Picture in your mind John C. Reilly, dressed in a filthy shirt that's five sizes too small, rainbow suspenders holding up his shorts, facing off with a wolf he's lured out of hiding by duct-taping slices of pepperoni pizza to his torso.
Then imagine a 90-minute film in which that's one of the least bizarre images to pass before your eyes. Now you have a fairly accurate sense of what to expect of the first feature film from the creators of the cult-hit sketch-comedy program Tim and Eric Awesome Show, Great Job!
On TV, Tim Heidecker and Eric Wareheim's show consists of 11-minute collections of barely controlled insanity, using public-access production values and surreal, confrontational humor to satirize the inherent weirdness of the stranger corners of the small-screen universe. It's an acquired taste, the sort of left-field absurdity that thrives in the anything-goes environment of Cartoon Network's after-dark Adult Swim programming.
In making the leap from the rapid-fire small servings of the series to the big screen, Tim and Eric wisely ditch the sketch format. Those things are designed for the sprint; in the endurance race of a feature, the whole thing would collapse in a heap in the first half hour. So for their Billion Dollar Movie, Tim and Eric go for a single, long-form story, starting with the premise that their unbridled basic cable success has inspired the fictional Schlaaang corporation to pony up a billion dollars for them to make their first movie -- a massive failure that results in their needing to repay the full billion.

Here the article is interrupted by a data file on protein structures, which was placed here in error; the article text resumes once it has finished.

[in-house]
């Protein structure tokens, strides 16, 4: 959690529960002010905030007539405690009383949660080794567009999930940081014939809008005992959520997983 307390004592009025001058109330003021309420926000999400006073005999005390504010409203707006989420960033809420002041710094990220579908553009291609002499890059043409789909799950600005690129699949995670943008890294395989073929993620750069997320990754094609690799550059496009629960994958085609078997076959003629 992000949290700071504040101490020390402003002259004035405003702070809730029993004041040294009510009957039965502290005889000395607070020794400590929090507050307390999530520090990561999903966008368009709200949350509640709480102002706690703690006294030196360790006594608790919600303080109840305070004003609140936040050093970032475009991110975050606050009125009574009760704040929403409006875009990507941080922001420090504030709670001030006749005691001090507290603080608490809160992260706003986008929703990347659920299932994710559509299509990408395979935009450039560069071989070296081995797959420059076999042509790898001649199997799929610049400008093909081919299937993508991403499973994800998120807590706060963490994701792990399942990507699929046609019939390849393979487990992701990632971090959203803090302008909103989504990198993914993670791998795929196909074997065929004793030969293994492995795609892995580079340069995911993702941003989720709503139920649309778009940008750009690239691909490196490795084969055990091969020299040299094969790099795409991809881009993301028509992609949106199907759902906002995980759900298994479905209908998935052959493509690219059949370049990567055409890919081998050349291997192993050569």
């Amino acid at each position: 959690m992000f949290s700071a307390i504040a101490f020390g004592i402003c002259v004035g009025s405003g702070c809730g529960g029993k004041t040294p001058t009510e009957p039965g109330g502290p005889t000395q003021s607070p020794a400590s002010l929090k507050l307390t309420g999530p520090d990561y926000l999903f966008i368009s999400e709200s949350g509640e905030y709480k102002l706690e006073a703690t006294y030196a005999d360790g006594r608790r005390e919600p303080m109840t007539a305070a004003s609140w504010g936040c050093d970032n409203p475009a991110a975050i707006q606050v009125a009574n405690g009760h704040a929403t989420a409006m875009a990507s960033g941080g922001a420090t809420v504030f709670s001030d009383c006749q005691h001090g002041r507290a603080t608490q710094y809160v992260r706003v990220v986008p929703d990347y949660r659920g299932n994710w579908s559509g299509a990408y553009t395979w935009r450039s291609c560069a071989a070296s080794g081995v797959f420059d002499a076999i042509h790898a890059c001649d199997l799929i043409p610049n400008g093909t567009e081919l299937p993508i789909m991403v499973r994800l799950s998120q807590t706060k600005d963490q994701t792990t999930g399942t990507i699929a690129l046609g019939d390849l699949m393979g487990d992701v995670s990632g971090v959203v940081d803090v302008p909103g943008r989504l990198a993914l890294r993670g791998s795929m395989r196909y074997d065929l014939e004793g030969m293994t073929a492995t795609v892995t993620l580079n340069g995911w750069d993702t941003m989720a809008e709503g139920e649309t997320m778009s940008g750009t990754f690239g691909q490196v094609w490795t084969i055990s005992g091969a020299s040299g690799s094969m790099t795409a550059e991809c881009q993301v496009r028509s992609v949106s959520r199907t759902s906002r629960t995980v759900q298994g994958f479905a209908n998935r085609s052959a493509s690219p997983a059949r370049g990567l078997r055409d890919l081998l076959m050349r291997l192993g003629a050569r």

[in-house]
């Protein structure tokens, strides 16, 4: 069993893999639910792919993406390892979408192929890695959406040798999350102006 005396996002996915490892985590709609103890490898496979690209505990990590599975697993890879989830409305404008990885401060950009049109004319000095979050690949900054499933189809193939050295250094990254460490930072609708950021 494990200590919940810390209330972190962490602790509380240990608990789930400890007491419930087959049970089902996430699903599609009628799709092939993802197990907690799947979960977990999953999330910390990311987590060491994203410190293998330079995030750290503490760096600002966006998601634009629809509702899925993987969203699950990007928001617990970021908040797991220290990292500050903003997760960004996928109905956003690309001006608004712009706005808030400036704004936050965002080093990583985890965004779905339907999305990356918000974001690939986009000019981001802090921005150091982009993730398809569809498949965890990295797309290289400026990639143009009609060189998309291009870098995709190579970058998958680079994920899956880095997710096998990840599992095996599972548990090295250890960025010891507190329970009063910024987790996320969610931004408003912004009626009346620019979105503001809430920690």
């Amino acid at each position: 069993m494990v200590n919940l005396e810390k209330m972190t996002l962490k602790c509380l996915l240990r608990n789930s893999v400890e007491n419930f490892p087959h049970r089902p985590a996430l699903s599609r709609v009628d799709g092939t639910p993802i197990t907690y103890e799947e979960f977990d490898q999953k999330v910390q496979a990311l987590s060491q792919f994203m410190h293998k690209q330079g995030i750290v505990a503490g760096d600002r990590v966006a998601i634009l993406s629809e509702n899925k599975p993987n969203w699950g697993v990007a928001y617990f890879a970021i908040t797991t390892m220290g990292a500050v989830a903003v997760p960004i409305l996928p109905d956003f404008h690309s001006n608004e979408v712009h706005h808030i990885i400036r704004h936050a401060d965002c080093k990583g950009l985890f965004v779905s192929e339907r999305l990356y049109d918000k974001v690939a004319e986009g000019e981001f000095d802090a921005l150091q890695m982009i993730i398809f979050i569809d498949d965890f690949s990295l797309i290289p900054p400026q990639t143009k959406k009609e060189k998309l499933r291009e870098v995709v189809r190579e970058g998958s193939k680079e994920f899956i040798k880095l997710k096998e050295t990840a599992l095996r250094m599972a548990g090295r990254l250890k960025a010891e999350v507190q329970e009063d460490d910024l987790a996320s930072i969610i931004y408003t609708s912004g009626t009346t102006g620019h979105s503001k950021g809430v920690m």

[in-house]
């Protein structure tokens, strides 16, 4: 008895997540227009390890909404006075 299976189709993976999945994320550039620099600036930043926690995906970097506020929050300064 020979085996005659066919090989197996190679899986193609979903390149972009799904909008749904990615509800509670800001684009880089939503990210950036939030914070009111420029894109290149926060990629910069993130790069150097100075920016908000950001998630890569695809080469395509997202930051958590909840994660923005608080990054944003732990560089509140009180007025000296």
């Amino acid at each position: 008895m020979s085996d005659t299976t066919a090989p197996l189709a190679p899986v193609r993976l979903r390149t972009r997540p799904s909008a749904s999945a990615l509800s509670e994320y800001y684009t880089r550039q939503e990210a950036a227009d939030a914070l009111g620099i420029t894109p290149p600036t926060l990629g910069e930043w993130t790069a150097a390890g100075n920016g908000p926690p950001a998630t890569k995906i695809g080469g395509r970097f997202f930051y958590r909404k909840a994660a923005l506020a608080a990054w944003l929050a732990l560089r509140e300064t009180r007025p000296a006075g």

The spray-tanned, Hollywood-ized Tim and Eric, after one last spectacularly debaucherous night of drug use, limb amputation, and graphic genital piercing, see an advertisement promising a billion dollars in profits for anyone willing to take on the task of revitalizing a flagging suburban shopping mall. They ditch the trappings of fame, trade in their satin shirts for khaki pants, and head out to earn the money to repay their debt.
You can take the comedy out of its sketch format, but it's difficult to take the format out of the comedy. Even with the more traditional story arc, Tim and Eric's style still favors short bursts of surrealism and self-contained set-pieces, and the film is full of those, from a bizarre commercial for the mall's new-age healing center, a promotional video for Tim and Eric's mall-revitalization campaign, or an occasional fourth-wall break for an "Understanding Your Movie" instructional video. There's an inevitable sag in the film's middle as the strain of keeping things wacky begins to show.
Given the freedom of an R rating, the pair also tests the limits of their already boundary-pushing humor with self-consciously transgressive segments that stretch out single jokes until they're no longer funny, hoping that continually hammering the anti-jokes will eventually cycle them back around into humor. Whether that point is reached during the film's gross-out centerpiece — which cross-cuts between scenes of one character in a bathtub being defecated on by children while another engages in graphic sex-toy games — will vary according to your own tastes.
If these experiments in shock comedy don't always work, there's a certain courageousness in the way Tim and Eric refuse to back down from them, as well as the gusto with which guest stars like Reilly, Robert Loggia, Will Ferrell, and Jeff Goldblum throw themselves into the film's gonzo aesthetic. They could have toned things down in an attempt to draw a larger, less cultish audience, but instead they've created a movie specifically designed to offend a certain percentage of any unsuspecting cinema audience.
That kind of daring makes the film's lulls easier to bear, especially when there's so much great material spread liberally throughout the movie. Even with a measly $3 million dollar price tag, Tim and Eric's Billion Dollar Movie feels like the work of comedic outlaws getting away with something. Watching it is like being an accessory after the fact, the thrill of being a co-conspirator blended with a twinge of red-faced guilt. Copyright 2012 National Public Radio. To see more, visit http://www.npr.org/.